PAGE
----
Resident Evil 3 Makes Me Question If We Need a Resident Evil 4 Remake
As the foundation for what later RE installments would become, Resident Evil 4 is an experience that may not benefit from being remade.
With its release this week on consoles and PC, Resident Evil 3 arrives as the second consecutive remake of one of the franchise’s mainline installments, following last year’s stellar Resident Evil 2. Given that both of these games first debuted on the original PlayStation–and were the only two core Resident Evil games that I personally had yet to play–it’s easy to see why Resident Evil 2 and 3 being remade would be so appealing to so many people.
Aside from getting to show players the beginnings of the franchise following its more radical (but effective) shift in Resident Evil VII, RE2 and now RE3 both gave the chance to revive classic installments in the series with several modern tweaks and refinements. Aside from a gorgeous reimagining through Capcom’s RE Engine, RE2 and RE3 gave us a return to the classic Resident Evil that fans know and love, a new meme born from Mr. X, and another chance to face off with one of the series’ most terrifying foes, Nemesis.
Shortly after finishing my playthrough of Resident Evil 3 last week, one of the first questions that came to my mind was “what comes next?” For the series to bounce back so effectively in the past few years between its new direction with Resident Evil VII and back-to-back remakes in RE2 and RE3, it really feels like the sky’s the limit for where the series can go from here. While we know that a Resident Evil VIII is all but inevitable (and likely in development), the biggest question moving forward is how the series will balance moving further into the direction that REVII pushed into, or how Capcom can continue delivering the more traditional Resident Evil experience that RE2 and RE3 provided.
If that ends up being the latter, then realistically it wouldn’t be too hard to imagine that Capcom could consider delivering more remakes of other RE installments, given the critical and commercial success of RE2. If Capcom were to try and deliver something in the vein of RE2 and RE3 by reimagining one of the series’ earlier installments for a modern audience, then the most likely candidate could be Resident Evil: Code Veronica. Originally released on the Dreamcast in 2000 (and later ported to other systems), Code Veronica would serve as an effective tie-in to the storylines of RE2 and RE3, though the game itself is one of the more divisive among series’ fans. It would certainly be one of the RE games that could benefit the most from a reimagining, even if it isn’t necessarily one of the most popular entries.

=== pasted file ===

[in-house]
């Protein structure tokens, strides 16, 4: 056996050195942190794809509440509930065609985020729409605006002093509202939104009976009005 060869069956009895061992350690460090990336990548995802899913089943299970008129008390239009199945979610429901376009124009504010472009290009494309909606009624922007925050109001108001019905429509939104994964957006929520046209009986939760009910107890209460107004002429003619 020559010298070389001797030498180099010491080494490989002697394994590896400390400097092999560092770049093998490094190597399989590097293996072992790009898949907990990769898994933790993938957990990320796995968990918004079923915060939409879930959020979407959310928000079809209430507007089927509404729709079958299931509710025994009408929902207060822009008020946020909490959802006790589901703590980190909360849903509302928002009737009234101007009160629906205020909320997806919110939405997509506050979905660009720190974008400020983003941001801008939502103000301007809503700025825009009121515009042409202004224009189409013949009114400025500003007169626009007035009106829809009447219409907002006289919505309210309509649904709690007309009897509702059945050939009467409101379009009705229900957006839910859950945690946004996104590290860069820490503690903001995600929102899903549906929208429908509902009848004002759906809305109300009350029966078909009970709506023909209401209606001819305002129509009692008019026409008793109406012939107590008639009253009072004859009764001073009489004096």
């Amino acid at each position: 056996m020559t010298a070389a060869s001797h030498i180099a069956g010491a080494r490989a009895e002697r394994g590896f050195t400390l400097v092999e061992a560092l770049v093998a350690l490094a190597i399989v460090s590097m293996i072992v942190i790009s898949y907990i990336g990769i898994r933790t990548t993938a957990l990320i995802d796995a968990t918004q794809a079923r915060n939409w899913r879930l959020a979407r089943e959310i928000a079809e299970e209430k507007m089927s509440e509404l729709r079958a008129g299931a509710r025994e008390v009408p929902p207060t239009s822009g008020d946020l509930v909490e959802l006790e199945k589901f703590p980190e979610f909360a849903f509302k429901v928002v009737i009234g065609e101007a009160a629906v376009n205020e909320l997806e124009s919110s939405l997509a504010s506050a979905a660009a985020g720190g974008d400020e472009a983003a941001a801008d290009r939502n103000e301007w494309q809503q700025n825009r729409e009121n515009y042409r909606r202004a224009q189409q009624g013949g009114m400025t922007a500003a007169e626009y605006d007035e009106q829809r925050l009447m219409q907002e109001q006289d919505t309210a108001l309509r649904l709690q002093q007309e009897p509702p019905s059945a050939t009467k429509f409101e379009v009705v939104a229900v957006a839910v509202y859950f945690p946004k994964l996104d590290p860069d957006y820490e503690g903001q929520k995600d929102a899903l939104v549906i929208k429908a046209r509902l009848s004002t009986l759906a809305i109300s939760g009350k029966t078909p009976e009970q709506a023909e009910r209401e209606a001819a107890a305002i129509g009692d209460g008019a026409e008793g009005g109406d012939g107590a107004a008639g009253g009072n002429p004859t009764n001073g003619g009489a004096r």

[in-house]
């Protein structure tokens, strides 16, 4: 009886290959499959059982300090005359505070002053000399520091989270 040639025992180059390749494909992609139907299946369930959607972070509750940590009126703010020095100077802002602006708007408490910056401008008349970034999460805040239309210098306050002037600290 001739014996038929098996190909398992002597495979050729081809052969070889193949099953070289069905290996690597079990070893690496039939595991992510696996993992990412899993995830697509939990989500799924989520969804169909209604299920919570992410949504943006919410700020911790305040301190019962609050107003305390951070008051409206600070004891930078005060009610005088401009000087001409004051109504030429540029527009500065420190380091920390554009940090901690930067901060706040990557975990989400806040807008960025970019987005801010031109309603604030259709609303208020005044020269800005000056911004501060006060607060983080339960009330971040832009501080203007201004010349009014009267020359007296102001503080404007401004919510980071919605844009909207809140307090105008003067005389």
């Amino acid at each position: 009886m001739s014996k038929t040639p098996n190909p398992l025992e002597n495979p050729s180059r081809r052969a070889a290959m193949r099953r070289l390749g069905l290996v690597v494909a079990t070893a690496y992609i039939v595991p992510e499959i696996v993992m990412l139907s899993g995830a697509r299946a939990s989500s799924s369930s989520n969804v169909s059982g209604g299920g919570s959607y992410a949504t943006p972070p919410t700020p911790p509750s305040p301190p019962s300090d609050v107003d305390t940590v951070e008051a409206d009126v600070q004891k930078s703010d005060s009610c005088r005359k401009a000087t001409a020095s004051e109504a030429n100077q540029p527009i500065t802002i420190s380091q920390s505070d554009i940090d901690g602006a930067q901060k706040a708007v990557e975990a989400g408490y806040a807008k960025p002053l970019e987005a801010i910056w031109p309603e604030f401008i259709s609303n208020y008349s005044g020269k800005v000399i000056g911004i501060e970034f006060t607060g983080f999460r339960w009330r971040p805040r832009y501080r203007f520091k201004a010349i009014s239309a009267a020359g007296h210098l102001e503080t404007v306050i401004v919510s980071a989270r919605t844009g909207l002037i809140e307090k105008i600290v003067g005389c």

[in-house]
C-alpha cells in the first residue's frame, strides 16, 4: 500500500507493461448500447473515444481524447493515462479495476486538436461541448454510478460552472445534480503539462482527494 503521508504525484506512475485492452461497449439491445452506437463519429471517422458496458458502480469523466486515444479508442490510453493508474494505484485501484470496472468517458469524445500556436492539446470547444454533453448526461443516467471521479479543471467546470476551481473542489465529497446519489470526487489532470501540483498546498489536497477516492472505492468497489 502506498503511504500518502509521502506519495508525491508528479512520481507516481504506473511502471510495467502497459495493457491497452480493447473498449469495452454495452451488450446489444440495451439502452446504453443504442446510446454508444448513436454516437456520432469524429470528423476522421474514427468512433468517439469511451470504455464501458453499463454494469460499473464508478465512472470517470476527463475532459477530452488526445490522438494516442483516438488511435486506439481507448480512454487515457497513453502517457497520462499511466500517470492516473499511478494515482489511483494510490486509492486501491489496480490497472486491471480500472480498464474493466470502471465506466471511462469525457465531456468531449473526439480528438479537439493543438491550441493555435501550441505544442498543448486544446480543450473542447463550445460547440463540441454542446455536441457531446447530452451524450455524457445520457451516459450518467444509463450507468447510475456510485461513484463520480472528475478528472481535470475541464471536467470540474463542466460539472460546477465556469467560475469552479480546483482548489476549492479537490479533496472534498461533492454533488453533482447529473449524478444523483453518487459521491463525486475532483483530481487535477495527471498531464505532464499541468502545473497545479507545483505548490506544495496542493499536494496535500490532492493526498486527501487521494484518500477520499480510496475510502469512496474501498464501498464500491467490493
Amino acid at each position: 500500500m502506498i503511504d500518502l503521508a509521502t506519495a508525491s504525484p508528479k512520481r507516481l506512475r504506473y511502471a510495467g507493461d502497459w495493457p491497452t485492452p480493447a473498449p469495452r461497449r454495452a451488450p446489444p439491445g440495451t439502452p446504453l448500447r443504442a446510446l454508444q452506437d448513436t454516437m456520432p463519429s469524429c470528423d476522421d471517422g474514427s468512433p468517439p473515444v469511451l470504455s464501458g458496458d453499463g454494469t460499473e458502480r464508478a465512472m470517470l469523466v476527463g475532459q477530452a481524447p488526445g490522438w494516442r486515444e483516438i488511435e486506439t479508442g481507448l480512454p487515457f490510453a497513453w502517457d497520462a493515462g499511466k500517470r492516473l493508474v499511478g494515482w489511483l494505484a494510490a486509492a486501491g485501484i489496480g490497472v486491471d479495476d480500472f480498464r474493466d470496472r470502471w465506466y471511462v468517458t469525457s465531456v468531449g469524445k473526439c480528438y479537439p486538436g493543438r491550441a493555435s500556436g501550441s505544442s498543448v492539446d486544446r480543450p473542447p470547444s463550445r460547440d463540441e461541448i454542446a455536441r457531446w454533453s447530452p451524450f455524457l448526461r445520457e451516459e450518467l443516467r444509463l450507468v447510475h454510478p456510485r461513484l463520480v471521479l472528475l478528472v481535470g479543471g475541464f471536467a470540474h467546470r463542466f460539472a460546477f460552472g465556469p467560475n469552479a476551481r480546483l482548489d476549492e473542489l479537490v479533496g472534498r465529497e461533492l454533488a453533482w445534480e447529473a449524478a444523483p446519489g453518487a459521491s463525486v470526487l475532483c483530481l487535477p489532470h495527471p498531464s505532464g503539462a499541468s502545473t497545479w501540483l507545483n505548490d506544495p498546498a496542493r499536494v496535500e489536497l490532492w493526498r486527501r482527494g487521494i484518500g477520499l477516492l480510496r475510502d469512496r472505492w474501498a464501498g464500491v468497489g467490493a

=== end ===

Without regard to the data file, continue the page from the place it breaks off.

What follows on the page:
If Capcom were to develop a new Resident Evil remake going solely off the mainline installments, then realistically that would mean Resident Evil 4 would be up next for the remake treatment. For a while after I rolled the credits on RE3, the thought came to my mind about what I could imagine a remake of RE4 looking like, and I surely got excited at the possibilities. The RE Engine has given us gorgeous games like REVII, RE2 and 3, and Devil May Cry 5, and I have no doubt that RE4 being remade in the same way would look astounding (especially Leon’s hair). However, in several ways I considered the fact that RE4, a groundbreaking installment for the series, might be better left in its original form.
Out of all the entries that I’ve played in the Resident Evil series, I would say far and away that RE4 is my personal favorite, let alone one of my all-time favorite games. In the years since I first played it on GameCube, I’ve gone back through RE4 probably 4-5 times through its subsequent releases on PS2, Xbox 360, PC, and PS4. At the time, my only prior experience with Resident Evil was through the GameCube remake of RE1–a game that terrified me to my very core–but as I was now a few years older and less susceptible to being scared out of my mind, Resident Evil 4 was truly my gateway to the rest of the series.